Patton Oswalt Reveals His Wife Died From an Undiagnosed Heart Condition and Mix of Prescription Medications

Patton Oswalt revealed on Friday, February 3, that his wife, Michelle McNamara, died from a mix of prescription medications and an undiagnosed heart condition. The news comes almost one year after McNamara passed away in her sleep at the age of 46 on April 21, 2016. 

“We learned today the combination of drugs in Michelle’s system, along with a condition we were unaware of, proved lethal,” the actor and comedian wrote in a statement to the Associated Press, explaining that “blockages, combined with her taking the medications Adderall, Xanax and the pain medication fentanyl,” were responsible for her death. 

Patton Oswalt and Michelle McNamara arrive at the 17th Annual Critics' Choice Movie Awards held at The Hollywood Palladium on January 12, 2012 in Los Angeles, California.
Patton Oswalt and Michelle McNamara arrive at the 17th Annual Critics' Choice Movie Awards held at the Hollywood Palladium on Jan. 12, 2012, in Los Angeles. Lester Cohen/WireImage

The Los Angeles coroner's Lieutenant David Smith told the AP that McNamara's cause of death remains listed as pending.

As previously reported, Oswalt shared that he feared his wife, a writer who founded the website True Crime Diary, may have overdosed.

“I have a feeling it might have been an overdose,” the 48-year-old actor told The New York Times in October 2016. “That’s what the paramedics there were saying while I was screaming and throwing up.” According to Oswalt, McNamara had been stressed about a book she was writing and took Xanax to sleep the night she died.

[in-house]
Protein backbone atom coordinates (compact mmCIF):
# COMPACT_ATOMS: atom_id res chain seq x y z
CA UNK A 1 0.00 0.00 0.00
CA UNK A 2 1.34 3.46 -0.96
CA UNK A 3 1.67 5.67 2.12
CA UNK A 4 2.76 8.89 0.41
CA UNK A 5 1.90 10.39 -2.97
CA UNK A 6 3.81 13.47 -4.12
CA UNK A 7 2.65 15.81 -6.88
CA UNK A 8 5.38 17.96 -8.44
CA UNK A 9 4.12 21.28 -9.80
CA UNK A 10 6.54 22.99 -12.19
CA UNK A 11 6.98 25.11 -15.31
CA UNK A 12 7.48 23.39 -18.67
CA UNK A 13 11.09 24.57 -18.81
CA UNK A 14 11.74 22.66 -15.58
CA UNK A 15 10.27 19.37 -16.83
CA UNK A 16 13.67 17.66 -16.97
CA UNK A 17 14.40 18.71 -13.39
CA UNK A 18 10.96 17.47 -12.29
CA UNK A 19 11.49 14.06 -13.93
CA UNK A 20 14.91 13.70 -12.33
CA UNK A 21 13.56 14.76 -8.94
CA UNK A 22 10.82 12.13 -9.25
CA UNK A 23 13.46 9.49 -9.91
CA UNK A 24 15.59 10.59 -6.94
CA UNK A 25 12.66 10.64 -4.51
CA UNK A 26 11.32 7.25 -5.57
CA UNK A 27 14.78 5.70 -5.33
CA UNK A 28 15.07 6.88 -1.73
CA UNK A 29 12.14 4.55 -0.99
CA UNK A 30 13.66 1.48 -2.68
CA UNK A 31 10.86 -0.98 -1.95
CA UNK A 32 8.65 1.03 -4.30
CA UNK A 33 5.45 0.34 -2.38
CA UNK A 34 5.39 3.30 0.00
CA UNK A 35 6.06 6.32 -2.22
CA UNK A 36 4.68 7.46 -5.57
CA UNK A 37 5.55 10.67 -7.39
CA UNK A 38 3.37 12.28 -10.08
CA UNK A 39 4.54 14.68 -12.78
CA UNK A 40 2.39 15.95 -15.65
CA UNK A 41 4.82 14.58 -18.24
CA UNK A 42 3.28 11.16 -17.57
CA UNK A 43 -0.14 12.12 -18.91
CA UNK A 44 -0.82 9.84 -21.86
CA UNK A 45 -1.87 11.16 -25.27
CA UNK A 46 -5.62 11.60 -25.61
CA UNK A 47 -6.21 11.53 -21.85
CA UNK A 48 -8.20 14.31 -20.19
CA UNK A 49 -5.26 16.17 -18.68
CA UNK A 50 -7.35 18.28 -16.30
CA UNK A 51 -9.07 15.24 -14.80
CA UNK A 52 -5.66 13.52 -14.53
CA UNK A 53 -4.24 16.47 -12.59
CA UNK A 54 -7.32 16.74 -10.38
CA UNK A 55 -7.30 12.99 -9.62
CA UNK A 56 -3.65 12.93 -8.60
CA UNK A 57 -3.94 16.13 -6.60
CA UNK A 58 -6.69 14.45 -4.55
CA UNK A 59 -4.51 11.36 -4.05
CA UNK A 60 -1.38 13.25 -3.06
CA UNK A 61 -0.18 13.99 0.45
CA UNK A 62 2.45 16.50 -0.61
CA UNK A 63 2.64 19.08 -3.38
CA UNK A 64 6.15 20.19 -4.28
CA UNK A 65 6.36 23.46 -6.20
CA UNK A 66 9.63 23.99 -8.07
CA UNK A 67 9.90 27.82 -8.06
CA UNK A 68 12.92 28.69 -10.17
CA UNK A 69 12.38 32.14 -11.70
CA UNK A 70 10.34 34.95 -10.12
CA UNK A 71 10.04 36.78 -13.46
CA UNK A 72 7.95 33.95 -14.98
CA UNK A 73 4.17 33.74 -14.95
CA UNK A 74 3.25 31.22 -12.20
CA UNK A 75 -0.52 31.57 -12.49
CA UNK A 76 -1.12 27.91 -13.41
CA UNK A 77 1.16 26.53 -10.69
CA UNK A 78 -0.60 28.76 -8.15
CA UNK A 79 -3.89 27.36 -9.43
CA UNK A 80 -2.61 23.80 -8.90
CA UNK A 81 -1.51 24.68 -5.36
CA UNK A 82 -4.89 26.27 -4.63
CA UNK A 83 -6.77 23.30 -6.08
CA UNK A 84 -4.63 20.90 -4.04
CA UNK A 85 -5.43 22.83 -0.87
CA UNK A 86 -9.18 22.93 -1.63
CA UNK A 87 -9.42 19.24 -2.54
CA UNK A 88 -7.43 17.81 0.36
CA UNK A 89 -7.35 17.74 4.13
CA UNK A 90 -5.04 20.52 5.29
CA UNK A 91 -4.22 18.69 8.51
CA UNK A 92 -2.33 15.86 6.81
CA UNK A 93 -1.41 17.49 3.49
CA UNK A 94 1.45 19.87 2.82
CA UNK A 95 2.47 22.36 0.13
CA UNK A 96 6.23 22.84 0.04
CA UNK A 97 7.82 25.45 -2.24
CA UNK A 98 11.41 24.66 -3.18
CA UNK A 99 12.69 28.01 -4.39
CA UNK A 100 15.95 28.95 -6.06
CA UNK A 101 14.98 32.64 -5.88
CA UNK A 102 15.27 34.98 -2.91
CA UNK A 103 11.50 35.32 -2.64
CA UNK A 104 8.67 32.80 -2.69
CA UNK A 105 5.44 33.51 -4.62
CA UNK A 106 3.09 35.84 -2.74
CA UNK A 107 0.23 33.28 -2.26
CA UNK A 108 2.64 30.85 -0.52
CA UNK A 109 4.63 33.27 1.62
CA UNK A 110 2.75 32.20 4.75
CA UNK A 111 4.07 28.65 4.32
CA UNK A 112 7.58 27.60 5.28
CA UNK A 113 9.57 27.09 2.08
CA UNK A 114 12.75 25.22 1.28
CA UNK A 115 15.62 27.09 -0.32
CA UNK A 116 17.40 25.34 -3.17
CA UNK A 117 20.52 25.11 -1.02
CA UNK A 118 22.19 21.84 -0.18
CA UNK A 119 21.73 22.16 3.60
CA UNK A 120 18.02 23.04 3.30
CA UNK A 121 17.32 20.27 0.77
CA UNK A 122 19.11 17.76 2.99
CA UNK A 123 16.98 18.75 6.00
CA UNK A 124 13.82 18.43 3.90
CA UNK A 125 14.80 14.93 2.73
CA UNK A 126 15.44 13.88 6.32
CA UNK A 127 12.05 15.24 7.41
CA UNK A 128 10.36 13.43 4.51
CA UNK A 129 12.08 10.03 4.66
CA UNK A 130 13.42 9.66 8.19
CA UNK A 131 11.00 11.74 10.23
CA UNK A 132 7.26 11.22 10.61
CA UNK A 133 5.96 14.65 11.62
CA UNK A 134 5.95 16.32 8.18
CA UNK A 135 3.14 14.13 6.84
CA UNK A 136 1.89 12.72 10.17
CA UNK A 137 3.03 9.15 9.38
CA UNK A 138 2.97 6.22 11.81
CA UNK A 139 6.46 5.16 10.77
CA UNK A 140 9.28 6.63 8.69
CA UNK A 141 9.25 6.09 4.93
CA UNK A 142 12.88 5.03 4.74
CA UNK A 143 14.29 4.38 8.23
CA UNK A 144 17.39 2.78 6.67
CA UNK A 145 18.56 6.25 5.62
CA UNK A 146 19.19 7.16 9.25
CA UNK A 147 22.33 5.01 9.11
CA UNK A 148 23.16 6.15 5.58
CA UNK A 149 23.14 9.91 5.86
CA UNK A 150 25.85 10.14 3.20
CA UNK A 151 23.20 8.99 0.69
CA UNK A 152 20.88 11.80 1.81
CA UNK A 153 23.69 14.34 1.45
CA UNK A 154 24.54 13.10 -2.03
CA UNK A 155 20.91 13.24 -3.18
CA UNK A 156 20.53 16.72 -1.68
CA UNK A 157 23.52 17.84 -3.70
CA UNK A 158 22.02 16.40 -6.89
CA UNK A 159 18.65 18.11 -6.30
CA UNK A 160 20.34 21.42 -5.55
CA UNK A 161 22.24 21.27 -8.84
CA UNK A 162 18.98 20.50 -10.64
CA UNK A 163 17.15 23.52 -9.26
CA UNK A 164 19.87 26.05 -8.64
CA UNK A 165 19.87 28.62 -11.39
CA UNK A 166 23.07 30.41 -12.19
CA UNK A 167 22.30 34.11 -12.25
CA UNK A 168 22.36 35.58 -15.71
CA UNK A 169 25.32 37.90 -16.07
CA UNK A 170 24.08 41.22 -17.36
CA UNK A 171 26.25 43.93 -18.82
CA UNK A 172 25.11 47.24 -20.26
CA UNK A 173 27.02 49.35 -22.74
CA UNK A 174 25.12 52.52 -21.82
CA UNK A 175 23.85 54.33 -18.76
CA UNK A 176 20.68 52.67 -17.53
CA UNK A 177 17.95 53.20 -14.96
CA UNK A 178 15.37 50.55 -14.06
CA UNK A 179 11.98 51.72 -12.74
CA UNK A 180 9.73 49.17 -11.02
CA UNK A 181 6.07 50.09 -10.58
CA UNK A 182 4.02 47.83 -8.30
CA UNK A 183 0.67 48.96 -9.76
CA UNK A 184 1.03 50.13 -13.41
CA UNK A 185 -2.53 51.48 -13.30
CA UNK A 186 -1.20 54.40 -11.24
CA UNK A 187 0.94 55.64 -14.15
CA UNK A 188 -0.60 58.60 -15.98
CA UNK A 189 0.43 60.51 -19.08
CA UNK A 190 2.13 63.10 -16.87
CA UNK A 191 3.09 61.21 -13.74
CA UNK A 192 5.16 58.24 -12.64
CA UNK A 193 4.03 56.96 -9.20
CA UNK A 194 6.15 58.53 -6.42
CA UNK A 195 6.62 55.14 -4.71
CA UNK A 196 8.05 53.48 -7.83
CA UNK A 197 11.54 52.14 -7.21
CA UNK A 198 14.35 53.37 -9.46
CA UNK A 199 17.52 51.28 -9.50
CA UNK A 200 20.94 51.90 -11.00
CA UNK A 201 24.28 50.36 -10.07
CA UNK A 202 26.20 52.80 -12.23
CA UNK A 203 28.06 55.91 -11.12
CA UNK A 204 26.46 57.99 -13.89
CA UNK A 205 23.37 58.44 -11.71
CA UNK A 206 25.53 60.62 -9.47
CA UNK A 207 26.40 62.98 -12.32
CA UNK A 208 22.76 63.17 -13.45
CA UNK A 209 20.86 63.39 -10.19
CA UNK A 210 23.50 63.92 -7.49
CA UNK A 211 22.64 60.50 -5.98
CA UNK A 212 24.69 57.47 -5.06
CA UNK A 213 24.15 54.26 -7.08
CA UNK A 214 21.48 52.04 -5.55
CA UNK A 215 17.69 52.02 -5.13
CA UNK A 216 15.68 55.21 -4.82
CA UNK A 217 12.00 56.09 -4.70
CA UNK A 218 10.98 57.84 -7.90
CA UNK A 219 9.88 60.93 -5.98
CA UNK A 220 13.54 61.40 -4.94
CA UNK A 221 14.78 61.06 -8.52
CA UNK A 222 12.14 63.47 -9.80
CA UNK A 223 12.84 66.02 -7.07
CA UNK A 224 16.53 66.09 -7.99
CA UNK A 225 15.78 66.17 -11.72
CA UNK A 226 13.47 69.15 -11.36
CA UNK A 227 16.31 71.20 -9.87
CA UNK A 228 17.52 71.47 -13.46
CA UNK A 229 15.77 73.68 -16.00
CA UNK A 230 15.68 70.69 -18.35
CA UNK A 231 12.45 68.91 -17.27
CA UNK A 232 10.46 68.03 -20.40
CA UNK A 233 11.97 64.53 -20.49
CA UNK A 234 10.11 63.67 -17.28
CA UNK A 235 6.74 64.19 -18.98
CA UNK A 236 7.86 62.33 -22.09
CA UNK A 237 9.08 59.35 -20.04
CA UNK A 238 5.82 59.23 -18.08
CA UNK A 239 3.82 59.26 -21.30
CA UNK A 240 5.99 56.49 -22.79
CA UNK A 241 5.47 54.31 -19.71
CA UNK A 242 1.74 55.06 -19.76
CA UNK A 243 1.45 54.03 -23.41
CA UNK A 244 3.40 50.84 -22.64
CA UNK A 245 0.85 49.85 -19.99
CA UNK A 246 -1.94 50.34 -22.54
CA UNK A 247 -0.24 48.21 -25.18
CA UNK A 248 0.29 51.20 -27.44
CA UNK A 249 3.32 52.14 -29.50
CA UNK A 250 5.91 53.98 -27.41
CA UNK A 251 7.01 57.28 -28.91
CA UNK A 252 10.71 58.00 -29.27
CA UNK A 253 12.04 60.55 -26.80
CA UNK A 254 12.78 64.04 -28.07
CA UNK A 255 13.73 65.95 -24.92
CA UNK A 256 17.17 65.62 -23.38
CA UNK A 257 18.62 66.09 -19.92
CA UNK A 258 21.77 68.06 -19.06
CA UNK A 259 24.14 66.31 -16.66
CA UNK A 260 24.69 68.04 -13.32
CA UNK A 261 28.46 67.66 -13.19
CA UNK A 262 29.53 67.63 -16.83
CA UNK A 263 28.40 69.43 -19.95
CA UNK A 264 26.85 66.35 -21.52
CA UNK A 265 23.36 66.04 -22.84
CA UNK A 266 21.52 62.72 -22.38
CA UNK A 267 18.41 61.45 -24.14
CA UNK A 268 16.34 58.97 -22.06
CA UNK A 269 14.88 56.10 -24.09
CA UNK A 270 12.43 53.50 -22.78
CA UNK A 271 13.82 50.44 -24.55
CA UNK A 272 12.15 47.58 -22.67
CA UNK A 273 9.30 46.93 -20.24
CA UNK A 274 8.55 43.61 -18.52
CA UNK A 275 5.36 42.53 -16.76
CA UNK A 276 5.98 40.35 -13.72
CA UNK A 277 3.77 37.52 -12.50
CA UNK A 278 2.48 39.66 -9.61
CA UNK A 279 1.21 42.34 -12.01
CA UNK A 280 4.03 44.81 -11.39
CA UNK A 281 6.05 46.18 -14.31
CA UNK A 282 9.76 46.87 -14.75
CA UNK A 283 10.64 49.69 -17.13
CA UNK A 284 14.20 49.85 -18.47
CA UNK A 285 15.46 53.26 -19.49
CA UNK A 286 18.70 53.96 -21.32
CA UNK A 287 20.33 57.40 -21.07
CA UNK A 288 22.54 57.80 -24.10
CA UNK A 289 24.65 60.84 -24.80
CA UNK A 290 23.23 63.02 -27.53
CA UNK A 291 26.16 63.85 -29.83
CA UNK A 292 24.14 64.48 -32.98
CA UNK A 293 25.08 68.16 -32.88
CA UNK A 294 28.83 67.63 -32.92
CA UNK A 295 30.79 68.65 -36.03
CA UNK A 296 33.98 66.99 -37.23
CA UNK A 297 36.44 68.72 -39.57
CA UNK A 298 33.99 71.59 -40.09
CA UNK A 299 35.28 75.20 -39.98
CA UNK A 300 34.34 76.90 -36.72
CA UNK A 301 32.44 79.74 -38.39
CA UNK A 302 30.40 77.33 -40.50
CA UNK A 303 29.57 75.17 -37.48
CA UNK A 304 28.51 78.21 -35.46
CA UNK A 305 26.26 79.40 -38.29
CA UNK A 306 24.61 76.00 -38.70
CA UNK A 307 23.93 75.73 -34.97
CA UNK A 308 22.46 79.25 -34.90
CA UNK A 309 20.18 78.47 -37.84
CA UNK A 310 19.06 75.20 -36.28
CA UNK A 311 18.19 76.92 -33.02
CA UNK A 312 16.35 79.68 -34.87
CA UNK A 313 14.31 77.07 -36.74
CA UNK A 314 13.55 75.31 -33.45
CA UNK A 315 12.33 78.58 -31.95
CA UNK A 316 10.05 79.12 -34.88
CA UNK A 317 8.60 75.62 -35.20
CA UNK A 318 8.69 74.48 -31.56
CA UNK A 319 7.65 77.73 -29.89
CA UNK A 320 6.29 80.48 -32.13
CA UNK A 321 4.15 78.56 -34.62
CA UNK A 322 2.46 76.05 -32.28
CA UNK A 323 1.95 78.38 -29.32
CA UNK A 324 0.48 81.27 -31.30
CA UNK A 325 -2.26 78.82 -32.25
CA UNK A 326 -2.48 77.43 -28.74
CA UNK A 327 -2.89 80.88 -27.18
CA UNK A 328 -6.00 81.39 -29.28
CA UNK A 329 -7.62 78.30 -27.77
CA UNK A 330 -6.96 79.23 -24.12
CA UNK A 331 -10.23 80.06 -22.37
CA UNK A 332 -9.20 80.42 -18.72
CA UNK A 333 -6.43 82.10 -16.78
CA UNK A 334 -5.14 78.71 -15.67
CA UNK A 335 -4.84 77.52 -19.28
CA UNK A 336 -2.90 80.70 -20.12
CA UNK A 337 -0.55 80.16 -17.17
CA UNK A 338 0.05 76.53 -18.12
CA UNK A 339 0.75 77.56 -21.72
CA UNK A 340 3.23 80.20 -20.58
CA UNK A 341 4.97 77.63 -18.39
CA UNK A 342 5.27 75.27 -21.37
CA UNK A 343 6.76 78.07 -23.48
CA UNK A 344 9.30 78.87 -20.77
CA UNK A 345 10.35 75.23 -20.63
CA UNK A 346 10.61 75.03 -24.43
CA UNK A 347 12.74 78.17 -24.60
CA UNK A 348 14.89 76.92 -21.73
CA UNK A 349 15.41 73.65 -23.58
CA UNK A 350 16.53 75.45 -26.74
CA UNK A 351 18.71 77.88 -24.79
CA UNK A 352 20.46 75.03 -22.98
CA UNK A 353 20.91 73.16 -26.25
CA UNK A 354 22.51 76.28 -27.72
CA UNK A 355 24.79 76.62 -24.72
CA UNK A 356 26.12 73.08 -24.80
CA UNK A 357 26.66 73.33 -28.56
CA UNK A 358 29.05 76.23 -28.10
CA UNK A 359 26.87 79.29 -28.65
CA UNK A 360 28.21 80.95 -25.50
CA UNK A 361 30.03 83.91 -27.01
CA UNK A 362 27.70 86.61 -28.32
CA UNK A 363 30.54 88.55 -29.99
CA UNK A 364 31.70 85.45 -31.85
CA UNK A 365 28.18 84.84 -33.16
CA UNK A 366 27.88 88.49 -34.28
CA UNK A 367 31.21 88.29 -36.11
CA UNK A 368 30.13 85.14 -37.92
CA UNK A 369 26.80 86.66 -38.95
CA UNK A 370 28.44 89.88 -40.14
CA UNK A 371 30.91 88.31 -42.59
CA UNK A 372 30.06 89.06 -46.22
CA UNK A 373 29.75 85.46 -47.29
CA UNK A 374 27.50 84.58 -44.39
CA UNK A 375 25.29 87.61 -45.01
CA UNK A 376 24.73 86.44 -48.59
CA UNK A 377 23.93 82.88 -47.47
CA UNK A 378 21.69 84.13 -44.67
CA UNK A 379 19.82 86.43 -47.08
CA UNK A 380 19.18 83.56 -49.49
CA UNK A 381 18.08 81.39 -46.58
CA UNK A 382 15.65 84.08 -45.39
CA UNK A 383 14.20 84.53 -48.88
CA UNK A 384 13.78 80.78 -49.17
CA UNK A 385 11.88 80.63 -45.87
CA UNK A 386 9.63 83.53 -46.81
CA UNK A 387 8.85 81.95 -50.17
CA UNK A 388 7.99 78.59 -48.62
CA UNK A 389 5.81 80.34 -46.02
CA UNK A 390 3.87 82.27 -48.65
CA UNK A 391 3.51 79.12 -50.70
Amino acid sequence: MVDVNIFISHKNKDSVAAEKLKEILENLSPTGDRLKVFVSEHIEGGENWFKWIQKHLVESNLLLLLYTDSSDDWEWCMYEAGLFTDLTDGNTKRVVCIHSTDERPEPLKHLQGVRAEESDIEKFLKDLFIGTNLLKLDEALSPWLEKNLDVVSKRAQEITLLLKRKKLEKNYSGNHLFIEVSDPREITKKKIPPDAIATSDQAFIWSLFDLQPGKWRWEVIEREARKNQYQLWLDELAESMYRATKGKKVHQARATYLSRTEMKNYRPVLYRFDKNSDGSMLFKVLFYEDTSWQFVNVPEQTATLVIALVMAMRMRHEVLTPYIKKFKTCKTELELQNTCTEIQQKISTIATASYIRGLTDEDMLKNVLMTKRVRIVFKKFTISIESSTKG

Oswalt is now a single dad raising their 7-year-old daughter, Alice.

“Five months and 10 days ago, as I write this, I became a single father,” the actor wrote in an essay for GQ this past December. “I was half of an amazing parenting team, except we weren’t equals. Michelle was the point person, researcher, planner, and expediter. I was the grunt, office assistant, instruction follower, and urban Sherpa. … I’ve missed forms for school. I’ve forgotten to stock the fridge with food she likes. I’ve run out of socks for her. I’ve run out of socks for me,” he wrote. “It sucked and it was a hassle every time, but the world kept turning. I said, ‘Whoops, my bad,’ and fixed it and kept stumbling forward.”

The comedian ended his piece for the magazine telling other single dads to keep "moving forward — clumsily, stupidly, blindly,” and reminding them "none of this is for you.” 

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